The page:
When eBikes meet flat-pack assembly and shipping, you get the modern (and sudden) rise of the direct-to-consumer eBike industry. KBO, alongside a myriad of others, is one such brand that is skipping the retailer and offering their bikes direct-to-consumer.
The Breeze and Breeze Step-Thru are entry-level commuter eBikes, sporting Bafang rear-hub motors that peak at 750W, 7-speed gearing, a Shimano Altus derailleur, and suspended front-forks. The Breeze siblings are good for 35 – 55 miles (56 – 88 km) of total range from the 16 Ah (768 Wh) LG battery.
The specs on the Breeze Bro’s are similar (in that they’re nearly identical) to the Himiway Cruiser and TurboAnt Nebula N1 that we have for long-term reviews. Notably, the Breeze’s are priced at $1,499, compared to $1,599 for the fat-tire Himiway and $1,849 for the TurboAnt. That the Breeze twins are so comparable to other bikes we have for review is a feature, not a bug (but more on that later).
This article is the first in a series of articles on these two Breeze’s. In this piece, we’re going over the unboxing and assembly, with future articles going in-depth in reviewing performance, build quality, and range.
So, without further delay, let’s tear open these boxes and put some eBikes together!
KBO provided both the Breeze and the Breeze Step-Thru at no cost for the purpose of this review. We do not have a financial relationship with KBO.
Haidong is a Chinese manufacturer of ODM and OEM bikes that offers drop shipping and design/manufacturing support for D2C (direct-to-consumer) eBike brands. KBO, alongside other brands (such as Himiway), white-label Haidong-manufactured bikes.
That companies license/dropship Haidong bikes isn’t a good or a bad thing – it’s a reality of the direct-to-consumer business model. During my time running WatchesYouCanAfford.com, I encountered many microbrand watch brands that utilized ODM/OEM companies to license or produce their watches. Many brands start off this way until they grow to a sufficient size that they can bring manufacturing in-house.
The fact is that very few eBike brands actually manufacture their own bike frames or components, though many assemble their bikes based on components they source from component manufacturers. ODM and OEM’s play a meaningful role in the industry.
These economic realities are why you can find relatively well-equipped bikes for under $2,000 USD, and why bikes from brands such as Cannondale, Pedego, etc. generally cost more compared to online-only brands like KBO. For perspective, Rad Power eBikes use a similar strategy for most of their models and they’re the largest eBike brand in the USA (by a mile).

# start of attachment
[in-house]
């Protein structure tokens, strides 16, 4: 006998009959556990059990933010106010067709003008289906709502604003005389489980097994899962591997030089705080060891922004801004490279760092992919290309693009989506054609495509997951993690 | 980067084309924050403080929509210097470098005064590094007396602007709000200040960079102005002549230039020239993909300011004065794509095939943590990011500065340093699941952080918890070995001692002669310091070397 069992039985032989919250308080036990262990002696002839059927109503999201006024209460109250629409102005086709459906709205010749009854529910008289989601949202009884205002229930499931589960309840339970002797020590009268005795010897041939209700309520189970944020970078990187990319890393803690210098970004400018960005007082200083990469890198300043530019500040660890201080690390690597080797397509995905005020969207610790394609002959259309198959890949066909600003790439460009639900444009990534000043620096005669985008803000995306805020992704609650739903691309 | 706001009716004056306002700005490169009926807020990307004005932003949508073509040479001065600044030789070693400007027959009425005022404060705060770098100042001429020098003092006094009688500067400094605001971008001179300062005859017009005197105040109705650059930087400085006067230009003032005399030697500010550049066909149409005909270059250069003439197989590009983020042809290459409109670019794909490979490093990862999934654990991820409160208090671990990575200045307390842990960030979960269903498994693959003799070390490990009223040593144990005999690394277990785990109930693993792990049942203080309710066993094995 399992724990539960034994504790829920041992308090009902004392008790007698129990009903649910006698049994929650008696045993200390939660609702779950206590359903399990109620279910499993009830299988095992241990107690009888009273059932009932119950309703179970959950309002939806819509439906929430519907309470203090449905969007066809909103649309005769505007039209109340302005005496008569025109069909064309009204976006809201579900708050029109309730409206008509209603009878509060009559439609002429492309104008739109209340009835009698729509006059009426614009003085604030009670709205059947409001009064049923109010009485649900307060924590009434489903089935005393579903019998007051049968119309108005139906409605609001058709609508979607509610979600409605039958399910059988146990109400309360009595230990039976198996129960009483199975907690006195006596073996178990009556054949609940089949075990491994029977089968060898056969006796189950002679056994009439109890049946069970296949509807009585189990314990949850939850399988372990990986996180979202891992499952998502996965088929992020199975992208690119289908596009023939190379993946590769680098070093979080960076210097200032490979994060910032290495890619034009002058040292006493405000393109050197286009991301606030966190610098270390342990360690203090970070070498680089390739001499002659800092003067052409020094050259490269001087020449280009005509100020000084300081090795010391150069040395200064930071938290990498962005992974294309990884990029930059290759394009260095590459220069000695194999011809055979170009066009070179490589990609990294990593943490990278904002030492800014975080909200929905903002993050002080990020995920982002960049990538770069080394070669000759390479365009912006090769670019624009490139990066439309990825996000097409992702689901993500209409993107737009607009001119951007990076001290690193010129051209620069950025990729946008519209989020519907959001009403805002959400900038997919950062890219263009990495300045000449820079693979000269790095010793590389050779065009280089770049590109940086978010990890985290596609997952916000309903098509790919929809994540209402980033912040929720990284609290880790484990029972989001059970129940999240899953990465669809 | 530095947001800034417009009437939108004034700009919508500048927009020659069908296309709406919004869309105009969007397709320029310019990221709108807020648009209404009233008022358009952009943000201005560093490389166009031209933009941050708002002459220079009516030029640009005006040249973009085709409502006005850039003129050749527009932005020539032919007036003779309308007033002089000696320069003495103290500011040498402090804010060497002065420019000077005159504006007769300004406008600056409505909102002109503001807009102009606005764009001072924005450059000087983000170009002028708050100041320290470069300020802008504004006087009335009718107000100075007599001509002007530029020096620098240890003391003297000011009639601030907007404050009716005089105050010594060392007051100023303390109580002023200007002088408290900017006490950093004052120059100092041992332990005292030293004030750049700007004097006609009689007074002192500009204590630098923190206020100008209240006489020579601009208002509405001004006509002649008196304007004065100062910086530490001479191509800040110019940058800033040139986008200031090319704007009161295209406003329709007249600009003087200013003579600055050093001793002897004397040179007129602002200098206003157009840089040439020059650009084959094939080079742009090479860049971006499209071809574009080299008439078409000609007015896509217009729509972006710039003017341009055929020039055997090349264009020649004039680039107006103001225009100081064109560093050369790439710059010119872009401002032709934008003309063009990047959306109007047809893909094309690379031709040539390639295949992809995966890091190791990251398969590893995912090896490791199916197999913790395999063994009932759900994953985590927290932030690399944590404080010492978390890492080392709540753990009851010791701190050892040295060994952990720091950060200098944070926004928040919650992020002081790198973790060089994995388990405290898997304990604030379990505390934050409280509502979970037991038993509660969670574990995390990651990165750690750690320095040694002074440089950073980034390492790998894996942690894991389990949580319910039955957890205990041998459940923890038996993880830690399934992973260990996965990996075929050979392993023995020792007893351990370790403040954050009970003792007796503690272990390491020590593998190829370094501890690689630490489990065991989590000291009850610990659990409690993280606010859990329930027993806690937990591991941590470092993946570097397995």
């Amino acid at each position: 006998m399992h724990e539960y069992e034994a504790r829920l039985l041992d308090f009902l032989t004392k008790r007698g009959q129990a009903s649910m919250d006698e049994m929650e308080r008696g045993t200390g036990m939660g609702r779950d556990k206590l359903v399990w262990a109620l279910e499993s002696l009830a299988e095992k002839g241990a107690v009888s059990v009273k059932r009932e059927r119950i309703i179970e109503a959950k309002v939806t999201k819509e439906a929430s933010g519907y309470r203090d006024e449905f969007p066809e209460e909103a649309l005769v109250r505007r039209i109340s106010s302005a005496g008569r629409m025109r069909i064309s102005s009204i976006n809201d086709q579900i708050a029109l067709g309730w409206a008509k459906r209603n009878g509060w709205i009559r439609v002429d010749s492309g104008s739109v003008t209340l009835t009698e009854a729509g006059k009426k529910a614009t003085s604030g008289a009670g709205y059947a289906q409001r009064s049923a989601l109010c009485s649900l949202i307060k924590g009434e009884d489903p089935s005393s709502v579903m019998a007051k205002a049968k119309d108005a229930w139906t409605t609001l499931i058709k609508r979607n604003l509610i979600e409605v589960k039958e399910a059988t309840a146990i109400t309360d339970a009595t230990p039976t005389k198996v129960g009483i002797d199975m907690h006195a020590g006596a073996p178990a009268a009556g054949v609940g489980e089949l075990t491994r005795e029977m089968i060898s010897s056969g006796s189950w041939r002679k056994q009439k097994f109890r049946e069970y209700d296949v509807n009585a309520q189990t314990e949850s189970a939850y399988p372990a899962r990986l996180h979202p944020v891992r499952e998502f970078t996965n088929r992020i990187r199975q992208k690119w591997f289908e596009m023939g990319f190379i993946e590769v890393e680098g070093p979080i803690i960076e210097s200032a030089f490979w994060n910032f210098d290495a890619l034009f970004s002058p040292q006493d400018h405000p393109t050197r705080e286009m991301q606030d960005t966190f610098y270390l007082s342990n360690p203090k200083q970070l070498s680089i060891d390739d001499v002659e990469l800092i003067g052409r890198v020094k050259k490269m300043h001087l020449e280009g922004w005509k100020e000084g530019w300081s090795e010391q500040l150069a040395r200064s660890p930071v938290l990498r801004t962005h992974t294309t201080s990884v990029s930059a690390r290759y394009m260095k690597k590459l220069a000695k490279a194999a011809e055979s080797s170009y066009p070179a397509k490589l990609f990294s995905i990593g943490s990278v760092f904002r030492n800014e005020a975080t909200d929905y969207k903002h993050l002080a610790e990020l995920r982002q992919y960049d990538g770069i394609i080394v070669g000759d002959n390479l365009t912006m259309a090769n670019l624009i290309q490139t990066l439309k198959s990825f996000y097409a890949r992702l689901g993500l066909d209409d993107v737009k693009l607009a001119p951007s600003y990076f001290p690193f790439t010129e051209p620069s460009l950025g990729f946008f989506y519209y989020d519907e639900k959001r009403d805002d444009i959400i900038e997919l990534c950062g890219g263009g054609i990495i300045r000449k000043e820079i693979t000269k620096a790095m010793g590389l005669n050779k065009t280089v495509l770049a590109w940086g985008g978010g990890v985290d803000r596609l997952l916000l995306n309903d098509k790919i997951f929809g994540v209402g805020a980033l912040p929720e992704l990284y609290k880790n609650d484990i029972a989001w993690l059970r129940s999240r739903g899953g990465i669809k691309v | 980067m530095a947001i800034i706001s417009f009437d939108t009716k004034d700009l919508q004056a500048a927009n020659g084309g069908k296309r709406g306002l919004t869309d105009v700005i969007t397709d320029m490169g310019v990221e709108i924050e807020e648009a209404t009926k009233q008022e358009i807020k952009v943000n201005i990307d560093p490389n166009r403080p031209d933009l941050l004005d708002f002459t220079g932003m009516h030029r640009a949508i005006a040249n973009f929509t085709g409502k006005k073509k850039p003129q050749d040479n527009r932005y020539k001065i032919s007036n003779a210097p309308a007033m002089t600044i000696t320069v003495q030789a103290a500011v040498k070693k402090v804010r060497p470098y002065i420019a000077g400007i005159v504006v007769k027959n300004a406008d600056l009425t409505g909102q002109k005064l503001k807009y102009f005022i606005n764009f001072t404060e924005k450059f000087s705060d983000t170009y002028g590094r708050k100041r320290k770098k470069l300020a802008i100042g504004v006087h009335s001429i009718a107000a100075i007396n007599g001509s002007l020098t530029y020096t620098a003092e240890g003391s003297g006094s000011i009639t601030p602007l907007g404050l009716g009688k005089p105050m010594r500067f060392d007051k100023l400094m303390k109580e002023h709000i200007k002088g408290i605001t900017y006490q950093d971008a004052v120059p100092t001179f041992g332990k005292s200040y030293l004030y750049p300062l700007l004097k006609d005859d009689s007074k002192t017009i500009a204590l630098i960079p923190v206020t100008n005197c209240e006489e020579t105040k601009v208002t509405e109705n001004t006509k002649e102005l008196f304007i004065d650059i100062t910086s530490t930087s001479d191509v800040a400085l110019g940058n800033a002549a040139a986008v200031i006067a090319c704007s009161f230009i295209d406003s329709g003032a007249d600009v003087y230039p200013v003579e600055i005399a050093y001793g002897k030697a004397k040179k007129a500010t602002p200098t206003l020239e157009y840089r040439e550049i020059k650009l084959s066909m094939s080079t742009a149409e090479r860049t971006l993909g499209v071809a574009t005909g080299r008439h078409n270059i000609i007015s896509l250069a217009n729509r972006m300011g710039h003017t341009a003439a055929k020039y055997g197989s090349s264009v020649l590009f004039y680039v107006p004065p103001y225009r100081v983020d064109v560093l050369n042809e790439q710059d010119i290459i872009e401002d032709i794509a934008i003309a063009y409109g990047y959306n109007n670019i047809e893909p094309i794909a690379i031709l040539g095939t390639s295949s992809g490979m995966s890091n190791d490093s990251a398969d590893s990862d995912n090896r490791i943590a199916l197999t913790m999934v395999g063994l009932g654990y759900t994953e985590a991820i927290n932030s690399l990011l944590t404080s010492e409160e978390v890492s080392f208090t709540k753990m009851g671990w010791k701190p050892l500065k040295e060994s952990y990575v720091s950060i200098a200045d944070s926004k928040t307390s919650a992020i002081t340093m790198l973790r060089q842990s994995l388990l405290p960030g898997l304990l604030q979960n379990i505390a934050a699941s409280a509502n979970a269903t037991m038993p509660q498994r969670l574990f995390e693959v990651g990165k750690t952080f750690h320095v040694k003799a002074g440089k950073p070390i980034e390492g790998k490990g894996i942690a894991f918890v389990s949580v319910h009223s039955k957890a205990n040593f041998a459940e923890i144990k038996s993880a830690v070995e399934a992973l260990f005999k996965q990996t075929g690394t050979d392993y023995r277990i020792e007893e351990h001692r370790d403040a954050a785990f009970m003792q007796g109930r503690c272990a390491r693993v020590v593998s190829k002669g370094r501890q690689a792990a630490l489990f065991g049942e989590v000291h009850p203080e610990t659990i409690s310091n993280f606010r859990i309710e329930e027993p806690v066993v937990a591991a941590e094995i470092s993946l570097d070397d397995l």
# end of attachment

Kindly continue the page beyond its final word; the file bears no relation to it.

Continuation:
KBO Breeze/Step-Thru Unboxing & First Impression
KBO’s eBikes arrived mostly assembled. As you can see from the photo above, the chainring, gearing, rear tire (with hub motor), brakes, etc. are already installed on the bike. Everything is smartly packaged and well protected.
KBO includes everything you need to assemble the eBike. Aside from a pair of scissors or a pocket knife to cut tape and padding away from the bike, you won’t need anything beyond what’s in the box.
What’s in the Box?
Speaking of which, here’s what KBO ships you once you’ve made your order:
1 x eBike
1 x front tire
1 x bottle holder
1 x battery (already mounted to the bike frame)
1 x battery charger
1 x multifunction tool
2 x pedals
1 x front headlight (the rear brake light is already mounted)
2 x fenders (metal)
If it’s your first time assembling an eBike, expect it to take around 1.5 – 2 hours to assemble and tweak your KBO. If you’ve built a bike before, it’ll take you around 30 – 45 minutes end to end. The owner’s manual KBO provides includes a 10-step assembly how-to, but we opted to follow along with the assembly instructions from this helpful video:
We experienced no problems at all during the build.
The Finished Product
The first impressions of the two KBO eBikes are positive. The assembly of both bikes was easy, and the orange color on the Breeze is definitely an eye-catcher.
The bikes use entry-level parts, but outside of some of the more visible elements (such as the LCD display), it’s not obvious that these KBO’s are entry-level bikes. Wiring is clean and routed through the bike frame where appropriate, and the battery/controllers are placed in good positions. I opted not to install the included bottle holders at this time, but that may change once spring hits and we get some good seat time under us.
The front suspension has a decent level of adjustability, from soft and cushy to locked out. Likewise, the Tektro Aries 180mm disc brakes have plenty of bite to them and should be more than adequate for the job.
The rear hub motor comes pre-installed, alongside the 7-speed rear gearing, the chain, and the Shimano Altus derailleur. Both bikes arrived with the components in good order and requiring no adjustment.
Unfortunately, Further Testing Must Wait…
2021 was a year of “more of the same”, with a virus and politics dominating the attention span of most people. Being able to enjoy the outdoors and commute on affordable eBikes is a luxury that brands like KBO make possible. But the “enjoy the outdoors” bit will have to wait for this chilly Canadian.
Living in Calgary, AB, it will be at least 10 weeks until these eBikes get the appropriate amount of saddle time to assess their quality and ease of use, but I’ve got the batteries on the charger just in case mother nature decides to play ball.
With temperatures at or below freezing for most of January, it’s a case of “hurry up and wait” while sub-zero temperatures pass. This is definitely the worst time of the year to be an eBike enthusiast.